Aerial robotics: for some, this concept likely conjures up images of R2D2 and C3PO walking on tightropes and swinging from trapezes. But for Daniel Mellinger ‘07, aerial robotics is a technology with unlimited potential. Mellinger has built a career on the development of tiny quadrotor helicopters, or “drones.” These vehicles have applications ranging from consumer aerial photography to entertainment, and can even fly discretely into otherwise inaccessible or dangerous environments to capture photos and other data about scenarios ranging from natural disasters to poachers of endangered wildlife.
As an undergraduate at NC State, Mellinger – a native of High Point, N.C. – saw mechanical engineering as a major where he could apply his interests in physics and mathematics to solve real-world problems.
He partnered with his Park Faculty Mentor, Larry Silverberg, on a number of projects that allowed him to witness the tangible outcomes of his research.
“Dr. Silverberg was instrumental in shaping my career path, and we were able to work on some interesting research problems,” said Mellinger. “One of the projects involved using math and physics to analyze the basketball shot. We were trying to figure out the optimal shot trajectories from different locations on the court; for example, whether you should go for a bank shot or a ‘swish’ shot. I thought the project was awesome!”
With the assistance of Silverberg – who will serve as one of two Park Faculty Scholars for the incoming Park Class of 2020 – Mellinger landed an internship with Cary, N.C.-based Lord Corporation during the summers following his sophomore and junior years. There he helped develop algorithms for an active vibration control system for full-size helicopters. His project team used an electromechanical system to measure and then attempt to cancel out the vibrations from the helicopter rotor.
Mellinger admired the work being done at Lord and observed that many team members there, including his project advisor, Mark Jolly, held doctoral degrees. This inspired him to apply to Ph.D. programs in mechanical engineering. After exploring a number of options, he enrolled at the University of Pennsylvania.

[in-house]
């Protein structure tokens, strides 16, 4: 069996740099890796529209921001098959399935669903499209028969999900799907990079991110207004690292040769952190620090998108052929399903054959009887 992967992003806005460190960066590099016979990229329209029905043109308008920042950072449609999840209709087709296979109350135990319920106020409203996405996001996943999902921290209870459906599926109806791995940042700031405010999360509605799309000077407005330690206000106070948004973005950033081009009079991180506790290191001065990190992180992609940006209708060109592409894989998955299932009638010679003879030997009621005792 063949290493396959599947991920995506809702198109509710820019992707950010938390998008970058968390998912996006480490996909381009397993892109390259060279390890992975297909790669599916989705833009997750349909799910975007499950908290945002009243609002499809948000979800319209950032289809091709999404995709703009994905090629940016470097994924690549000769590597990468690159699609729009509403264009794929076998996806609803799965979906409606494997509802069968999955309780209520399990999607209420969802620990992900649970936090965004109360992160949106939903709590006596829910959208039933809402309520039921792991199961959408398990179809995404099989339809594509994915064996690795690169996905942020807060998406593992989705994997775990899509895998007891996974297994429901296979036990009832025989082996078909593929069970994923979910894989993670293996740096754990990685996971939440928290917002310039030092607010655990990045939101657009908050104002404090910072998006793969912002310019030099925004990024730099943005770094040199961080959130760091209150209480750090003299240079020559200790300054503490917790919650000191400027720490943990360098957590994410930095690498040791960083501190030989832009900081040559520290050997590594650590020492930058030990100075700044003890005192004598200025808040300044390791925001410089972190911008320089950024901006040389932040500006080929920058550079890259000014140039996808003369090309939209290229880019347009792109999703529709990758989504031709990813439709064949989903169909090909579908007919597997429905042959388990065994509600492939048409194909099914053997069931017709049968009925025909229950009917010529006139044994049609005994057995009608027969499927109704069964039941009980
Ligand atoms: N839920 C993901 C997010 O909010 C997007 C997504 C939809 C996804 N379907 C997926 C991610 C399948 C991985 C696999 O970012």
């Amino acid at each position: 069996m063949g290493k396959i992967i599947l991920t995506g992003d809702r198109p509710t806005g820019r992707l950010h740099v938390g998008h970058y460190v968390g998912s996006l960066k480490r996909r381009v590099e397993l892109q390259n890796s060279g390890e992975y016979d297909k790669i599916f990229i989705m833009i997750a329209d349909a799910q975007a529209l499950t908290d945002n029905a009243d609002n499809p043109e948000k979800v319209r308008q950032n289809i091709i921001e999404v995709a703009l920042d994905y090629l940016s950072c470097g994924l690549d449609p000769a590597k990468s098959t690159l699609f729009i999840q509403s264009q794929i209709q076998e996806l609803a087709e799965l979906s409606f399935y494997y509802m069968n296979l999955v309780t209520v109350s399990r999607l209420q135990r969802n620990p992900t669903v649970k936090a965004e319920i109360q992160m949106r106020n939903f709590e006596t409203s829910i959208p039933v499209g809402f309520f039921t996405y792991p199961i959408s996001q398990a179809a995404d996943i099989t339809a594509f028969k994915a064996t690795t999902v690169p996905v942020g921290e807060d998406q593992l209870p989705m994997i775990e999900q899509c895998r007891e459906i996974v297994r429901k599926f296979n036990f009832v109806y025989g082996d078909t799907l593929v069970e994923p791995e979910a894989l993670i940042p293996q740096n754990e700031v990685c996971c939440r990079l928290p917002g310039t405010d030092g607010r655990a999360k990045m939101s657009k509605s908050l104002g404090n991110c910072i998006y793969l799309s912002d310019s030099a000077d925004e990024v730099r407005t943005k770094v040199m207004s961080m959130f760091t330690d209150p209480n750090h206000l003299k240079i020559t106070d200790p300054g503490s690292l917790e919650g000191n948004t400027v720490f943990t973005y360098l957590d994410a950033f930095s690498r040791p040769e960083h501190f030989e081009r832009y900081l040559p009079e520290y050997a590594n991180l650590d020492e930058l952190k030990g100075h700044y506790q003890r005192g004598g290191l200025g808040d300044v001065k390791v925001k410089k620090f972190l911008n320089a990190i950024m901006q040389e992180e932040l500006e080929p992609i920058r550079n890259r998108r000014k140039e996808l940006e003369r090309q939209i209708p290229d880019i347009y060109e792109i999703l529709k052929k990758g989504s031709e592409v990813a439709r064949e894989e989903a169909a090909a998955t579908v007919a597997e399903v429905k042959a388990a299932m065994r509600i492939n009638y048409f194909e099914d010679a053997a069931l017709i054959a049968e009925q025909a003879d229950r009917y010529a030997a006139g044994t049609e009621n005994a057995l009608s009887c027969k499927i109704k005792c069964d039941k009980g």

“Penn seemed like a great fit for me,” Mellinger said. “Lots of interesting robotics projects were going on and it seemed like a very collegial atmosphere. I worked on a legged robot project and a modular robot project in my first year. About a year into my Ph.D. program we got some quadrotor helicopters in the lab; we didn’t call them ‘drones’ back then. I asked my advisor, Vijay Kumar, if I could work on that project. He agreed and I have been working with drones since that time.”
Eager to advance aerial robotics technology to solve engineering problems, Mellinger founded KMel Robotics with Alex Kushleyev, a friend and classmate at Penn. The KMel team developed the capability to use aerial vehicles for a live light show in France, a commercial with Lexus, and a flying robot band that performed live at a science festival in Washington, D.C., among other projects.
“It was very gratifying to work hard on something and see people appreciate the results,” Mellinger said. “Those demonstrations got people really excited about what we were building at KMel.”
The folks at San Diego, California-based Qualcomm, a global semiconductor company, were among those excited about the work KMel was doing. In February 2015, Qualcomm acquired KMel and has since been growing the research team in Philadelphia.
“Joining Qualcomm has been a great experience,” said Mellinger. “One of the biggest changes has been having the opportunity to work with a variety of technical teams within Qualcomm. Integrating world-class technology from Qualcomm with the work we had been doing at KMel has been very rewarding.”
Mellinger reflects fondly on his NC State experience, not just for the solid foundation of knowledge he acquired, but for the relationships he developed.
“The Park Scholarships program contributed significantly to my professional choices and opportunities,” he said. “It encouraged me to think critically about what I wanted to do in my career and then make a plan to make it happen. I was also strongly motivated by my peers in the Park program. Every Park Scholar is extremely talented and driven and this inspired me then and continues to inspire me.”
Mellinger will impart this inspiration to current Park Scholars, fellow alumni, and other members of the Park community in April 2016, when he returns to the NC State campus as a presenter at sPark: the first biannual Park Scholarships Symposium.